JJ is delighted to be welcoming Ben Peek today
Ben Peek is an Australian author who lives in Sydney with books, a cat, and a photographer named Nik. He has written several books and contributed to many, many anthologies; a short fiction collection, Dead Americans, was published in March 2014, and the first novel in the Children trilogy, The Godless, will be published in August 2014.
Please summarise The Godless in 20 words or less.
The Godless is the story of an army laying siege to a small mountain town that has been built over the corpse of the dying god, Ger.
Please tell us about the characters in your book
There are three main characters in the book: Ayae, an apprentice cartographer, Zaifyr, a man adorned with charms, and Bueralan, a mercenary.
Each of them represent a different point of view in the events that unfold.
If you could have given your characters one piece of advice before the opening pages of the book, what would it be …
Exs are always trouble.
Do you have a most creative time of day?
It tends to change. Right now, I enjoy writing during the day, but in previous years, I have liked the night, and the early morning more. I guess, like most things, changing it up is a good bit for your creativity.
Are you a panster or a plotter?
A mix of both. I tend to rewrite a lot.
The Godless is part of a series, what is in the future?
The second book is called Leviathan’s Blood. I turned that in just recently and have begun work on the third.
Do you think movie adaptations do books justice? Do you have a favourite?
Nah, I tend to think most are rubbish, if you have read the book first. Occasionally, if you have seen the film first, it works out alright. I quite enjoyed Joe Connelly’s Bringing Out the Dead, though I saw the film first, for example.
Have you done any creative writing/writing courses that you would recommend to others?
Actually, I have a doctorate in creative writing. Mostly, I recommend doing courses only if you have something you want to try, and want to push. It is a good way to put an artificial boundary around yourself early on, when the struggle to finish work is at its hardest.
What tips do you have for other aspiring writers?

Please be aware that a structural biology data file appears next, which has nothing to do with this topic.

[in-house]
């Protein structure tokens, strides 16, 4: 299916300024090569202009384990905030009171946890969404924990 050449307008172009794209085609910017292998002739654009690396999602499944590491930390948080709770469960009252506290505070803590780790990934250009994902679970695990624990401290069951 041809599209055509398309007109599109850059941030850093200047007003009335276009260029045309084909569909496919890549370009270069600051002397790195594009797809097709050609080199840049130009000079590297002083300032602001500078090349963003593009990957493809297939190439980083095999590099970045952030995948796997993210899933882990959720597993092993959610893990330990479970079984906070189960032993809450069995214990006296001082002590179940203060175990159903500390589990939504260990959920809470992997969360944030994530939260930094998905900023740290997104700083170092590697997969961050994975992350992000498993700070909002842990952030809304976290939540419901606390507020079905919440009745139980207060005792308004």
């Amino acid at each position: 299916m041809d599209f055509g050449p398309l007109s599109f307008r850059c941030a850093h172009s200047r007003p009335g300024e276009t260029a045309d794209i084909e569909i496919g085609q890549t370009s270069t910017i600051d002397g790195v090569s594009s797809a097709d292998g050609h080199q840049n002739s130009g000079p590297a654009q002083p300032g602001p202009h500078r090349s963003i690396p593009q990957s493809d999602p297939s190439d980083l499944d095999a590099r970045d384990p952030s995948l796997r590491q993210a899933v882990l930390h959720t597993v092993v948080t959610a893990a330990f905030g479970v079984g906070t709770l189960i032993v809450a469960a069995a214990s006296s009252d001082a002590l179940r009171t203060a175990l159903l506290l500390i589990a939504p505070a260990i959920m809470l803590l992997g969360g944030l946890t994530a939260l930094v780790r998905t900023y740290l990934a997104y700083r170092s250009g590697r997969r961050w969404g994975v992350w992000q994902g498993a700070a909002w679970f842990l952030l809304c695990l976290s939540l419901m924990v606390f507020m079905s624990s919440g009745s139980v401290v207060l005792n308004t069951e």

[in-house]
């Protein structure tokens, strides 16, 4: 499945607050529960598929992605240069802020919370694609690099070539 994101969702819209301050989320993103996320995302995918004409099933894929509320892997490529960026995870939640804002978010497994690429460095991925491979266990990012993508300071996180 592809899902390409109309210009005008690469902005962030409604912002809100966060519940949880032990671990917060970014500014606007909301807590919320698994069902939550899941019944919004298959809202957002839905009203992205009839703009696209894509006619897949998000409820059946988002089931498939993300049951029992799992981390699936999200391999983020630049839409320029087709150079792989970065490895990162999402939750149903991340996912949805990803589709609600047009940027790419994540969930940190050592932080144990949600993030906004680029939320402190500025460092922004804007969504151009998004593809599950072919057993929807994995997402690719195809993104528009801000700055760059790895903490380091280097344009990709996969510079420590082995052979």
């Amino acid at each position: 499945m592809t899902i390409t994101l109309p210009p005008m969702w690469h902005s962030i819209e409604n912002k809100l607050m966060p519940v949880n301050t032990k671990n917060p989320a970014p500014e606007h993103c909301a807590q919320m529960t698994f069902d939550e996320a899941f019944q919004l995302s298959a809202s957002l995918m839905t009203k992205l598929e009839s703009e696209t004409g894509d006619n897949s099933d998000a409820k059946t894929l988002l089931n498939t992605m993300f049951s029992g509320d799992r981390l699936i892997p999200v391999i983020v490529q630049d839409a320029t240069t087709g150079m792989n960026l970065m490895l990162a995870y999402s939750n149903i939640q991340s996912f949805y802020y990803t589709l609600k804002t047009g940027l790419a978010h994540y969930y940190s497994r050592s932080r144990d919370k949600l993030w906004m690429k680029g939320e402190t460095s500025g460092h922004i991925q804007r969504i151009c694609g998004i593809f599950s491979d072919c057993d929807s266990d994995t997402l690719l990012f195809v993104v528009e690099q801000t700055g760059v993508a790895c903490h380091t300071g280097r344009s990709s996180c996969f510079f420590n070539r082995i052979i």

Beware anyone selling you a short cut.
Thanks Ben. Looking forward to reading The Godless and wishing you success!
An exciting new fantasy series in the vein of Mark Lawrence’s Prince of Thorns and Joe Abercrombie’s The Blade Itself.
Paperback: 438 pages
Publisher: Tor; Air Iri OME edition (14 Aug 2014)
Fifteen thousand years after the War of the Gods and their corpses now lie scattered across the world, slowly dying as men and women awake with strange powers that are derived from their bodies. While some see these powers as a gift – most call them a curse.
When Ayae – a young cartographer’s apprentice in the city of Mireea – is trapped in a burning building, she is terrified as a dormant power comes to life within her. The flames destroy everything around her but she remains unscathed – fire cannot touch her. This curse makes her a target for the army marching on her home – an army determined to reclaim the body of the god Ger, who lies dying beneath the city, and harness his power for themselves.
Zaifyr, a man adorned in ancient charms, also arrives in Mireea. His arrival draws the attention of two of the ‘children of the gods’, Fo and Bau, powerful, centuries-old beings who consider themselves immortal. All three will offer different visions for Ayae’s powers – and whatever choice she makes will result in new enemies.
Meanwhile, as the army approaches ever closer to Mireea, the saboteur Bueralan and Dark, his mercenary group, look to infiltrate and learn its weaknesses. Alone in a humid, dangerous land, they find themselves witness to rites so appalling they realize it would take the Gods themselves to halt the enemy’s attack – and even they may not be enough.
| Amazon Paperback |